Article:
Monday, August 10, 2009

A Bad Run...

The other day I got to cross off the exact halfway point of my training for the marathon! WOO HOO! This week marks another big milestone for me. So far, the longest I've ever run is 13.1 miles (a half marathon) but my long run this week is 14 miles. Each long run that I have for the next three weeks will be a new "longest run ever" for me. I'm more excited about it than dreading it. I enjoy my long runs more than I thought I would because I feel so accomplished at the end. It's all the shorter runs that test my patience.

Case in point: Saturday's run. Most marathon training programs follow a schedule of three weeks of increasing mileage before a lower mileage week to allow the body to recover a little bit. My low mileage week was last week and I only needed to do an eight miler as my long run. Since Adam signed up to run the VB Half with Bazan, Amy and I over Labor Day weekend, he decided to come with me. I assumed he'd only run a couple of miles and then turn around to go home but he was determined to run the whole thing.

Here's where we made our crucial error. It was hotter than hell in Chicago this weekend and about 110% humidity. When you walked outside, it was just like stepping into the sauna at the gym. Disclaimer: I realize you Texans have been dealing with this for, what, 2 months now? But you have to realize that here we've been having one of the coolest summers on record and part of heat (or cold) is your body's ability to tolerate it. My heat tolerance is pretty low right now.

We piddled around all morning, mostly playing on Facebook (idiots!) so we didn't actually get outside until almost 1 p.m. At the beginning, I felt awesome. I was so pumped to be running and to have a running buddy until the wheels fell off a little bit after mile 2. The beginning and end of our run was really nice because we were in the shade but there was a huge section in the middle where we left the park and hit the lakefront path and the sun was just beating down on us. I have never been so sweaty. I sat down at one point and my legs were even soaked. Everyone on the trail was running so slowly because the weather was truly stifling.

Running for me is defined by my ability on that given day to control my breathing. In case you didn't know or don't remember, I never used to do the required running in high school because I was diagnosed with exercise induced asthma. Luckily, I had an awesome step aerobics teacher in college at Galveston that pushed us to run and my roomie, Katy, and several of our friends started running so we'd pass our fitness tests for the class. At the time, didn't 1.5 miles feel so long? Hilarious. I don't know if I outgrew it but I haven't had an asthma attack in about 5 years and I don't even keep an inhaler around anymore. I know my own limits, meaning that I will probably never be an 8 minute miler, but I'm satisfied with my personal progress.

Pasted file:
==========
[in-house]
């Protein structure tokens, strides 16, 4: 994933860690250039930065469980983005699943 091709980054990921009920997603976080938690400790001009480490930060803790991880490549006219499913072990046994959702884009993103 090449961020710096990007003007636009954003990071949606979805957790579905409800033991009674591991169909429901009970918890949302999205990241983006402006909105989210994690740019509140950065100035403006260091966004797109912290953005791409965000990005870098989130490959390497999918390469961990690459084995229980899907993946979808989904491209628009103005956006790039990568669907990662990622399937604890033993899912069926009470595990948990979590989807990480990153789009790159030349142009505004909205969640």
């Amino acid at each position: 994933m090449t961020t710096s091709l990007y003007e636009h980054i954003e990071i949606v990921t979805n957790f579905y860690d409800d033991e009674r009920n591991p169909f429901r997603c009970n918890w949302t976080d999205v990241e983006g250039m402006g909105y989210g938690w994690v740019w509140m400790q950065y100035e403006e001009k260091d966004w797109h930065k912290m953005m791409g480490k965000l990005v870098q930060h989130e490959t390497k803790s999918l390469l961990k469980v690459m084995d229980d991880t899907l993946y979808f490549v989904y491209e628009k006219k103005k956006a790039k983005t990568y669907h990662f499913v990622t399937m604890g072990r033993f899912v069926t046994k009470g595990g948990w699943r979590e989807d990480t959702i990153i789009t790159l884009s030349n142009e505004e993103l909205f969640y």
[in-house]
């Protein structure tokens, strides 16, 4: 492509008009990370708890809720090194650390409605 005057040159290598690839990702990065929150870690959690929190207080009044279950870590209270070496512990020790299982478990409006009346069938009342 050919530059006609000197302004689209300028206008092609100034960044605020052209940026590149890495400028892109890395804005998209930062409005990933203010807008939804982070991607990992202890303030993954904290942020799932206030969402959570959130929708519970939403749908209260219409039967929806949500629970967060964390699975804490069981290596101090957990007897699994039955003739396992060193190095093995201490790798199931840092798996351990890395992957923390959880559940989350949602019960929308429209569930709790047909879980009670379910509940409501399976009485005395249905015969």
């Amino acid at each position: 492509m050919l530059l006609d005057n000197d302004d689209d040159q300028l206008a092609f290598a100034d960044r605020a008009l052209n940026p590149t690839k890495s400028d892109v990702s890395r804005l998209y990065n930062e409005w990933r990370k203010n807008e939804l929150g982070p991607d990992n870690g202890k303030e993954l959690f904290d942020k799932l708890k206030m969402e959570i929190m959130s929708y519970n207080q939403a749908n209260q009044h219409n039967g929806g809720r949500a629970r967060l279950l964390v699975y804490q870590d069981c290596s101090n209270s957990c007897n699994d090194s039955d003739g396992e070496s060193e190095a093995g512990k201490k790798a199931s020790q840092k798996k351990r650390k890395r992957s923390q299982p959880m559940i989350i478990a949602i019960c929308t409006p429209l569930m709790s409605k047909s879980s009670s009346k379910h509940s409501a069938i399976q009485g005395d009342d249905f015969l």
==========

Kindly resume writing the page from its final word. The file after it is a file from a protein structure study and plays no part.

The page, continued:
Back to Saturday, with the sun on my back (that felt like a million pounds of weight) and the humidity, I completely lost the ability to take a deep breath. It was awful. We had to sit down for probably 20 minutes until I felt like I'd be able to go again. I was totally embarrassed because Adam was with me and he was relatively fine. But after some rest and a mini-pep talk, we were ready to hit the trail again.

I was reading another blog the other day and one of the girls that contributes is also training for a marathon. She had a similar experience when trying to do her 16 miler on a treadmill (which is a feat in itself... running on a treadmill is hard and BORING) where she broke down in the middle of the run and started crying. The part that got me was that she got up and finished her run. I think that the innate ability that she had to keep going when she thought she couldn't is what will give her the last little bit of umph to finish the 26.2. I felt exactly like that when I was running on Saturday. I had to dig deep and remember that my end goal was to be able to check off the space in my training program for this 8 mile run. "Bad" runs are just as important in a training program as all of the good ones because you have to learn to persevere and turn off the things in your mind that are telling you to stop.

Oh and by the way... once we got back in the shade toward the end of our run, I was able to find my groove again and I was able to beat Adam to our finish line. I had to show that I've been training so hard, didn't I?

Running Log: Saturday- 8 miles, Today- 4 miles

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